Here at Pinkbike, we get inundated with all kinds of questions, ranging from the basic "Can I have stickers?" to more in-depth, soul-searching types of queries like if you should pop the question or what to name your first child. Ask Pinkbike is an occasional column where we'll be hand-picking and answering questions that have been keeping readers up at night, although we'll likely steer clear of those last two and keep it more tech-oriented.
Tight shock bushings?Question:
Sam asks (in real life): I have a 2015 Mondraker Foxy with a Fox DPS shock. Recently the shock was serviced and it came back with new shock bushings. Unfortunately, I noticed the sensitivity of the rear suspension wasn't great. When I took things apart to investigate, the frame bearings are running smoothly and the shock slides easily with the air removed, but the new bushings seem really tight. If I clamp one eyelet in the frame or vice, the force needed to rotate the shock on the bushing is really high. Is this normal? Is there anything that can be done?
| The Foxy's suspension design means the shock eyelets have to rotate a lot on the two short links at either end. That means any friction in the bushings will have an outsized effect on the suspension sensitivity. By removing the shock and feeling how tight the bushings are to rotate, I've noticed that different shocks and different bushings have very different amounts of friction. The bushing is a plane bearing that relies on a precise fit to work properly, so small manufacturing tolerances could create a noticeable difference.|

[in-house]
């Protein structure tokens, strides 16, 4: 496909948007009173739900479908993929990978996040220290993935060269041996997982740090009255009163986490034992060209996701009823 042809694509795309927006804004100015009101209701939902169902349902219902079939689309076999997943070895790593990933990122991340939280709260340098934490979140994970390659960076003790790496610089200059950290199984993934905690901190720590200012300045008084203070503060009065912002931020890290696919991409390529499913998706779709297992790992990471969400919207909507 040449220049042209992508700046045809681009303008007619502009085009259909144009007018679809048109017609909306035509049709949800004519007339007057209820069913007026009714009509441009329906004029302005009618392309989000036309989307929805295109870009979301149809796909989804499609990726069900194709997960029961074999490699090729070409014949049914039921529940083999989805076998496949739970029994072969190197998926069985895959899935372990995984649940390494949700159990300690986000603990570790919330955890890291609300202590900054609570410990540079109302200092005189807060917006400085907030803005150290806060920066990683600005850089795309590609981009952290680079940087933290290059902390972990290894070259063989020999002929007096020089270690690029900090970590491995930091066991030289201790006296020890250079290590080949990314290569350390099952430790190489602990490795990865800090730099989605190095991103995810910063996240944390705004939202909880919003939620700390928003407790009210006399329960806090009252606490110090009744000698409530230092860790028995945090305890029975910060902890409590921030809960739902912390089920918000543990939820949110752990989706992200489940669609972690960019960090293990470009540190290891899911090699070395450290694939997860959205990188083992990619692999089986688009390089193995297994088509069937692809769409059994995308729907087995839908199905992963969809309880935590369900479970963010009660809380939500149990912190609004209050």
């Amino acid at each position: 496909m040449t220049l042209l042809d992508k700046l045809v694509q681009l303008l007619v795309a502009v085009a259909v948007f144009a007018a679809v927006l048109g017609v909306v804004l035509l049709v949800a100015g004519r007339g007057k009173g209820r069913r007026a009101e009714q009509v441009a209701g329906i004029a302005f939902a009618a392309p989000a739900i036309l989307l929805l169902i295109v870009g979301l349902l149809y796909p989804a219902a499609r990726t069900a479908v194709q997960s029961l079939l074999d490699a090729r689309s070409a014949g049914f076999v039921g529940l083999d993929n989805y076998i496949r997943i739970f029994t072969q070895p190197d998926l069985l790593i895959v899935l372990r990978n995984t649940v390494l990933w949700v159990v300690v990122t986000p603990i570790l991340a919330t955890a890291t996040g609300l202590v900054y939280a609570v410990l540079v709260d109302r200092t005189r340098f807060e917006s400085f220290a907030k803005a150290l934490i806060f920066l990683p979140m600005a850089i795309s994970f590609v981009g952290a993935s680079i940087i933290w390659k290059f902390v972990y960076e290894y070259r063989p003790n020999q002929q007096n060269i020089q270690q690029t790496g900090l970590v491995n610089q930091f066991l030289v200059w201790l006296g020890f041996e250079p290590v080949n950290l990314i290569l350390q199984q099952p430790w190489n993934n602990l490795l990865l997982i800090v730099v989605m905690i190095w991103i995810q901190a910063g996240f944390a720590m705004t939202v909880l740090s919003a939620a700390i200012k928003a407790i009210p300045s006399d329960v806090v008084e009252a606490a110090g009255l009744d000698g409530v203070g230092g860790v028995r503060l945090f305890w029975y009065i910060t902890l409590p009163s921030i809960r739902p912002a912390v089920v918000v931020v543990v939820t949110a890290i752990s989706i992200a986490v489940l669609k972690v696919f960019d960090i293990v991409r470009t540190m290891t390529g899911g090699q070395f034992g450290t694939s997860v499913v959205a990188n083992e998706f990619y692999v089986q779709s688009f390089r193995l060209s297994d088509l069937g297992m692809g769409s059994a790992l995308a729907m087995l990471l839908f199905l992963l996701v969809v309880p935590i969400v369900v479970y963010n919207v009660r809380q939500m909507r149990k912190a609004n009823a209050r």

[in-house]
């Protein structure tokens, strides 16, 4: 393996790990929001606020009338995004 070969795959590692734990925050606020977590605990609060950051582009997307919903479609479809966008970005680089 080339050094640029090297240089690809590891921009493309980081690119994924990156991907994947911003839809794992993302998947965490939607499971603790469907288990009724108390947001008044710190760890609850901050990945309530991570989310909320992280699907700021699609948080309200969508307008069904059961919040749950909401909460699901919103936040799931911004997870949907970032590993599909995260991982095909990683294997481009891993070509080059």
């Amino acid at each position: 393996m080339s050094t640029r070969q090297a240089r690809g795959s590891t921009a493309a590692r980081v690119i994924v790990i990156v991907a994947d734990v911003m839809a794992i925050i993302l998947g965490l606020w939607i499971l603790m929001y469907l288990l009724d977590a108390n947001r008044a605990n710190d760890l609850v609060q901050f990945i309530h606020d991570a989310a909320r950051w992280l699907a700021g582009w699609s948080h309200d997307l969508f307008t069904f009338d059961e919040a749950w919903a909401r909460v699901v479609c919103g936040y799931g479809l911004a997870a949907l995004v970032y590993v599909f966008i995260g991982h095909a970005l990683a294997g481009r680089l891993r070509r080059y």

One option would just be to wait it out. Riding will gradually wear down the bushing and this should reduce friction eventually. Just make sure the eyelet bolts are done up tight so the sliding surface is between the metal pin and the plastic bushing, and not between the pin and the frame.
My local suspension workshop told me they could ream the plastic part so it's ever so slightly looser-fitting. If that's not an option, you could try sanding down the pin with fine wet and dry paper to reduce its diameter slightly. I did this successfully once by putting the pin in the chuck of a drill and gently sanding as it spun to keep it even. Be warned though: I did this as an experiment on a particularly tight bushing, it will likely reduce the lifespan of the bushing and pin. If you do go down this route, make sure to remove material little by little, regularly checking the tightness in the plastic bushing. It needs to be a snug fit and should take some force to install; otherwise, it will soon develop play.
Spring rate vs spring forceQuestion: @dreamlink87
asks in a previous Ask Pinkbike
comments section: Preload doesn’t change spring rate [of a coil spring], right? It just changes where in the spring your starting point is. Which I guess changes your starting spring rate, but not the actual spring rate?
| You're partly right. The spring rate, also known as the spring stiffness, is the amount of additional force required to compress the spring an additional incremental distance. So, the number of pounds-force for every additional inch of travel, or in the correct metric system, Newtons per additional millimetre. In a graph of force against travel (like the one opposite), the spring force is the height of the line; the spring rate is the gradient of the line.|